Pat Robertson and how judges are a worse threat than AlQaeda because the US has "controlled" AlQaeda but so-called liberal judges "are destroying the fabric that holds our nation together".
I suspect Bolton was supposed to make a big splash at this conference.
The US delegation told the conference that the Nuclear Non-Proliferation Treaty is "facing the most serious challenge in its [35-year] history. We must confront the challenge". But the fearmongering didn't generate the coverage in the US media which Bolton's first appearance leading the US delegation at a major UN conference would have garnered.
Now logically, one might assume that the US is talking about Pakistan, whose top nuclear scientist sold nuclear technology to rogue states.
Or about how Israel, India and Pakistan need to be brought onside with the treaty.
Or about the danger posed by the old Russian nukes and the risk that they will be sold to terrorist groups or nations.
Or about North Korea, which was the first country ever to pull out of the treaty two years ago and now says it has already built nuclear weapons.
Nope, none of the above.
It's Iran of course. Ooooohhh!
The buildup to declaring war on Iran has started, kicking off with the attempt to bully the UN into demonizing Iran instead of continuing to try to negotiate. So the theoretical danger of Iran must be inflated, while the incidents and issues listed above are minimized. So much for world leadership.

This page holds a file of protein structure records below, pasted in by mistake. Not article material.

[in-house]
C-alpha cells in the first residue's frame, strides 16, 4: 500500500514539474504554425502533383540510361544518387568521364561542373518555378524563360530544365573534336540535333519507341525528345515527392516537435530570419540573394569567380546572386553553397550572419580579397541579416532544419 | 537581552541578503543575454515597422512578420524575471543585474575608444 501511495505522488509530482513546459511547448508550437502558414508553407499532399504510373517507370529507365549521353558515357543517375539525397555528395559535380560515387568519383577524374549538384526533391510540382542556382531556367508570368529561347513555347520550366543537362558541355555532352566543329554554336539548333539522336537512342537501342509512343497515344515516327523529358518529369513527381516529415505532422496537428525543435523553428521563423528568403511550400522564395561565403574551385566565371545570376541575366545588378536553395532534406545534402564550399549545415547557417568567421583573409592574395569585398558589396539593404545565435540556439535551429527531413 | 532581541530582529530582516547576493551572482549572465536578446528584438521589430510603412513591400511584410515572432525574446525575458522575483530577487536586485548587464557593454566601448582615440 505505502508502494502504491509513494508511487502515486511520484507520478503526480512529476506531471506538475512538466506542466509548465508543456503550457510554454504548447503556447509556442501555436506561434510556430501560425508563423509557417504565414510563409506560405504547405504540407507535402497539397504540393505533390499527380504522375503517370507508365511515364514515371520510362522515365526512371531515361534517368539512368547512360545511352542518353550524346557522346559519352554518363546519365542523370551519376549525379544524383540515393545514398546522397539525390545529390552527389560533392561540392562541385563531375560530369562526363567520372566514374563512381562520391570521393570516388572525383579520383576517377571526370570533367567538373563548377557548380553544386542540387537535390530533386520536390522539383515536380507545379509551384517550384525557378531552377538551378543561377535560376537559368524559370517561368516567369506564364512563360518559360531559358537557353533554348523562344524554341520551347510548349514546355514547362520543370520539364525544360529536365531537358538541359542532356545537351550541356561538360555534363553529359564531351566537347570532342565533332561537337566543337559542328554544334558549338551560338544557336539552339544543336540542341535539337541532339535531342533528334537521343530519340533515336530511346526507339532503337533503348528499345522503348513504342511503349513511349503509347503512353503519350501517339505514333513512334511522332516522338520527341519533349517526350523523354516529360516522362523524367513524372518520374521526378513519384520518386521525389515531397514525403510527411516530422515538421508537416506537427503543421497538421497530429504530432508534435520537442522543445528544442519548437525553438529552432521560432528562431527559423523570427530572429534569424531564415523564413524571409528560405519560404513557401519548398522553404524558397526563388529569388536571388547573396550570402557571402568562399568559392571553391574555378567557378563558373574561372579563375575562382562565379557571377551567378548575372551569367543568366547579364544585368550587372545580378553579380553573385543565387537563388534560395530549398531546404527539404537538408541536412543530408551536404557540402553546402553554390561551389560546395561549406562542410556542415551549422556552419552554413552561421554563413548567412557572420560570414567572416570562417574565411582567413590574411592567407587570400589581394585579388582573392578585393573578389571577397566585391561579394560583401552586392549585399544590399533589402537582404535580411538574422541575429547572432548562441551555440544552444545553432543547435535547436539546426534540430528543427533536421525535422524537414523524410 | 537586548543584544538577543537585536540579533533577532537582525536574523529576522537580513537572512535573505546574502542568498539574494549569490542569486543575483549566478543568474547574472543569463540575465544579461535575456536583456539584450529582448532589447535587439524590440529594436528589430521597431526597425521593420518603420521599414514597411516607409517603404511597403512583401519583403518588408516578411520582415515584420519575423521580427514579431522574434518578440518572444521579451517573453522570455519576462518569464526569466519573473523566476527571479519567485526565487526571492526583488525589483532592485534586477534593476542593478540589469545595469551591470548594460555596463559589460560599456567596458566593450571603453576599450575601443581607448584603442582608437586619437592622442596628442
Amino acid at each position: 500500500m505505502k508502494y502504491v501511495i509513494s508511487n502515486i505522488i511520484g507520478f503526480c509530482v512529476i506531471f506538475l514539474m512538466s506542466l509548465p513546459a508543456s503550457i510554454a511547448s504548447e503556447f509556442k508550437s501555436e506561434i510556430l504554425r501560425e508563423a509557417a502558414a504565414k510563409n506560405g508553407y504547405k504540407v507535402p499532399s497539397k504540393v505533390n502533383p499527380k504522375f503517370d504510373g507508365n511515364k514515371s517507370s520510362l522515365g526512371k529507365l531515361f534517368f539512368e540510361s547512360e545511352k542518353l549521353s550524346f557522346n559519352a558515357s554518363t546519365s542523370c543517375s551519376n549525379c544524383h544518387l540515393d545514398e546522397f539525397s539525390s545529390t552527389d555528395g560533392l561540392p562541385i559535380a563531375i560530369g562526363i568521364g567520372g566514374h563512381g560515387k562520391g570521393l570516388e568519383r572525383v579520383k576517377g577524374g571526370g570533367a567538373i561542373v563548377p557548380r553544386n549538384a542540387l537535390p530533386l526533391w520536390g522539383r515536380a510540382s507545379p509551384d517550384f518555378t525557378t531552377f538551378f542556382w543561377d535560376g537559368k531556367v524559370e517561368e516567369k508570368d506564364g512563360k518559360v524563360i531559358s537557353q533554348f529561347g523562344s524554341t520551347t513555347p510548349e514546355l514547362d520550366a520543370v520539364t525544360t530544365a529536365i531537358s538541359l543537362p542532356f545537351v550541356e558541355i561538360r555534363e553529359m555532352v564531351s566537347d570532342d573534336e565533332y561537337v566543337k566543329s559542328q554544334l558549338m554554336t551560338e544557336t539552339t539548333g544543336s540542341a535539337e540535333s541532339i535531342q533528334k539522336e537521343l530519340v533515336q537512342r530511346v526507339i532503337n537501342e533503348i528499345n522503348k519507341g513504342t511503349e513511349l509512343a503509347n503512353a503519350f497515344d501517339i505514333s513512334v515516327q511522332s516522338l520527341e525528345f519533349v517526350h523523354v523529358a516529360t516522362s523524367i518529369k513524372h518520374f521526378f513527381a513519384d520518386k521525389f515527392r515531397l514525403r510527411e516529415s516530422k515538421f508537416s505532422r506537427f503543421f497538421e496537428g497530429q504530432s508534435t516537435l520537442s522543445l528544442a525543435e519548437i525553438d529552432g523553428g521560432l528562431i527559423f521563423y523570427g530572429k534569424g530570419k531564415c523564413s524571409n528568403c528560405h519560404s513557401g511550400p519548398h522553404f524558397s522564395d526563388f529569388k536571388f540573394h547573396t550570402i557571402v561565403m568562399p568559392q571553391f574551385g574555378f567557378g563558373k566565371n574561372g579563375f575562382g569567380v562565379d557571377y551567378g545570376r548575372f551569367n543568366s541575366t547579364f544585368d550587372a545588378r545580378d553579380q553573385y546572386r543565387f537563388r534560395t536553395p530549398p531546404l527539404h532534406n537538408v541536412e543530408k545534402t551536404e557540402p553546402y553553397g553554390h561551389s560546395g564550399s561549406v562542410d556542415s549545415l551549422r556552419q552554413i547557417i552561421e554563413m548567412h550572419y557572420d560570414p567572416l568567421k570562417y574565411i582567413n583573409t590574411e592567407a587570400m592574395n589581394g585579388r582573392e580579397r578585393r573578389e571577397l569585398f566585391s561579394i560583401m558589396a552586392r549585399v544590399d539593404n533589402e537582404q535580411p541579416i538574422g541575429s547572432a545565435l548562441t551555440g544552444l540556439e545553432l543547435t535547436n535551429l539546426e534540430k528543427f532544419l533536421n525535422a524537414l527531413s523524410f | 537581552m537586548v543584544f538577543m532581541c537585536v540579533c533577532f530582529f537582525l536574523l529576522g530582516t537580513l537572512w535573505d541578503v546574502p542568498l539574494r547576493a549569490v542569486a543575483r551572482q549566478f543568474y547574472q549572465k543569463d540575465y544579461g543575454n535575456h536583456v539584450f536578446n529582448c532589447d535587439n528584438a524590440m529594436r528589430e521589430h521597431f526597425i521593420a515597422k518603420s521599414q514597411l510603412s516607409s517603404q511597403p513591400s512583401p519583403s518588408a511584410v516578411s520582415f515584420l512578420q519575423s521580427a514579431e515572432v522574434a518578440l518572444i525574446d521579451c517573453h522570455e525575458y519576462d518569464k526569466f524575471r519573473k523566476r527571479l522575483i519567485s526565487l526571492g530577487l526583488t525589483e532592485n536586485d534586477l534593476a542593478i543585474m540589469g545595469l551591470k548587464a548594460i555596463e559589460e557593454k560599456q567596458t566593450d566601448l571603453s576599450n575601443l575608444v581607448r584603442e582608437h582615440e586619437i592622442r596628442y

Monday, May 02, 2005
This kind of health scare story really annoys me -- the story is NOT about the trustworthiness of the mammograms or the quality of the machines, in spite of the subhed. Its actually about whether or not mammogram machines have been accredited by the Canadian Association of Radiologists.
The article does not list any missed diagnoses or false positives, even by the radiologists who are complaining. There is not a single oncologist who is quoted as blaming a poor mammogram for a missed diagnosis -- in fact, there aren't any interviews with oncologists at all. Instead, the article includes a lot of complaints from mammogram clinic operators about how the accreditation process is unnecessarily costly, difficult, and inflexible.
What concerns me is this: a mammogram is one of the most unpleasant medical procedures that women undergo -- plainly, it hurts, and the test requires that the pain be repeated at least four to six times, and while the pain is brief, its is pretty intense (men, think of the first burst of pain you experience when kicked in the balls, and you'll be about right) Women will seize on just about any excuse to avoid this test, so even the possibility that the equipment might be defective and therefore the test useless might be enough to convince some women not to bother. But the story doesn't identify any machines anywhere in the country as actually defective at all -- some may be, of course, but the article doesn't give us any clue about this.